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Hayler 11kAdmiral Hayler was born in Sandusky, Ohio in 1891, but moved to Muncie, Indiana when only a few years old. He graduated from Muncie High School in 1909, and worked for a year prior to entering the Naval Academy, from which he graduated in 1914. At the Academy, he was manager of the football team. His first ship was the battleship USS Georgia, which he joined during the campaign at Vera Cruz, Mexico. During World War I, he was aboard the battleship USS Oklahoma, which was based in Scapa Flow with the British Grand Fleet. After the war, he was ordered to the Massachusetts Institute of Technology in Boston as a student in ordnance engineering. Following M.I.T., he was ordered to the San Diego-based destroyer Force, where he had command of the USS Howard and USS Melvin. Subsequent sea assignments were aboard destroyers and cruisers. He had three tours of shore duty at the Naval Torpedo Station at Newport, Rhode Island. At the outbreak of World War II, Admiral Hayler, then a Captain, was in command of the newly reopened Torpedo Station at Alexandria, Virginia. He was charged with reopening this factory, which had been idle since the end of World War I. In June 1942, after the manufacture of torpedoes had started, he was ordered to sea in command of the cruiser USS Honolulu, which he joined two months later in the Aleutian Islands. He remained in Honolulu until March 1944 and participated in some of the heaviest fighting in the Pacific around Guadalcanal. On the night of 30 November 1942, the Honolulu was credited with helping turn back the Japanese forces of Savo Island, and was one of the few heavy U.S. ships which was not damaged. Admiral Hayler received a Navy Cross for this action. On 5 - 6 July 1943, the Honolulu helped support the landings at New Georgia Island, and became engaged with numerically-superior, hostile forces. Admiral Hayler led a column of ships into this action, which became known as the Battle of Kula Gulf. For this, he received a Gold Star in lieu of a second Navy Cross. A week later at the Battle of Kolombangara, the Honolulu again lead the battle, and helped in the destruction of at least four Japanese ships. This time, though, the Honolulu was severely damaged, and had her bow blown off as far back as her forward turret, and also received a torpedo hit in her stern. Fortunately, the torpedo was a dud, and did not explode, although it holed the stern. No one was killed, and the Honolulu returned safely to port. Admiral Hayler received a Silver Star for this action. In March 1944, Admiral Hayler left the Honolulu, was promoted to Rear Admiral, and given command of Cruiser Division Twelve, the USS Montpelier, USS Denver, USS Columbia, and USS Cleveland. By this time, the war had moved to the Central Pacific, and the Cruiser Division participated in the assaults of Saipan, Tinian, and Palau. Cruiser Division Twelve provided bombardment and fire support for the landings at Leyte Gulf on 20 October 1944. This was the largest amphibious operation in the Southwest Pacific area. For this, Admiral Hayler received a Gold Star in place of a second Legion of Merit, his first Legion of Merit having been awarded for his services in the Southern Marianas. On 25 October 1944, Admiral Hayler was in command of the left flank of our forces at Surigao Strait, and was the first to receive, and return fire, from the advancing enemy ships. Surigao resulted in the annihilation of a large and vital portion of the Japanese Fleet. For this action, Admiral Hayler received a Gold Star in lieu of a third Navy Cross. In December 1944, he was ordered to the Navy Department in Washington, where he was a member of the General Board, and later Senior Member of the Board of Decorations and Medals. In 1948, Admiral Hayler was ordered to Charleston, South Carolina, where he became Commandant of the Sixth Naval District. He was retired in 1951, but remained on active duty as President, Permanent General Court Martial, Great Lakes, Illinois, until 1953. He was then permanently retired, and placed on inactive duty, with the rank of Vice Admiral by virtue of his combat decorations. He moved to Carmel, California, where he had his home. His decorations include the Navy Cross with two Gold Stars, the Silver Star Medal, the Legion of Merit with one Gold Star, the Bronze Star Medal with one Gold Star, the Navy Commendation Medal, which he received for his services at the Alexandria Torpedo Station, and the Navy Unit Commendation for the Honolulu.Robert M. Cieri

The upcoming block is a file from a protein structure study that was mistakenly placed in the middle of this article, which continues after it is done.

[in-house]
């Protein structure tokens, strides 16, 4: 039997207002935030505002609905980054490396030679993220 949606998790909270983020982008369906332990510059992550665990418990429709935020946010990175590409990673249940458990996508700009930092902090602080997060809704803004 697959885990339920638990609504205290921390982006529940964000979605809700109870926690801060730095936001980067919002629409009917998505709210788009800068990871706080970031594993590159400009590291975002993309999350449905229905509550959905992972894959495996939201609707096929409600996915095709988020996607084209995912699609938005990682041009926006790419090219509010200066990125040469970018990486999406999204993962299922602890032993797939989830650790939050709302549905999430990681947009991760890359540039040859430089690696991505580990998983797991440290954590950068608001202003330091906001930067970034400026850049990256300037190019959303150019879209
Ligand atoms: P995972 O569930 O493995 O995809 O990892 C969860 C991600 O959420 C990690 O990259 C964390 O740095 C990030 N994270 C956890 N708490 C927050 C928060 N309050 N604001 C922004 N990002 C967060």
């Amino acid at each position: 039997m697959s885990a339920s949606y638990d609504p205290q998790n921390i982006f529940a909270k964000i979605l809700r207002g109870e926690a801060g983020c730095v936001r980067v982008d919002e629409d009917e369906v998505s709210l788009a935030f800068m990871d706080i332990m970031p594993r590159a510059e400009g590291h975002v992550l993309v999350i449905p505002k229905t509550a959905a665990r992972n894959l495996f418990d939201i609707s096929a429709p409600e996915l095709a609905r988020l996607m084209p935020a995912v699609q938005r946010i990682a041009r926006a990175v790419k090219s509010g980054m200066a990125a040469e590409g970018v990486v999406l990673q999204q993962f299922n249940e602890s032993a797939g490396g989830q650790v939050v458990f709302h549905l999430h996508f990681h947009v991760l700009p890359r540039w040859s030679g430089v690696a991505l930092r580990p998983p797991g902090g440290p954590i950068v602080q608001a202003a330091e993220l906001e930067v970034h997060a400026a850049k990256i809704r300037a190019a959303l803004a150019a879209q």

Hayler 105kUndated, Ponta Delgada, Azores.Carlos Manuel Estrela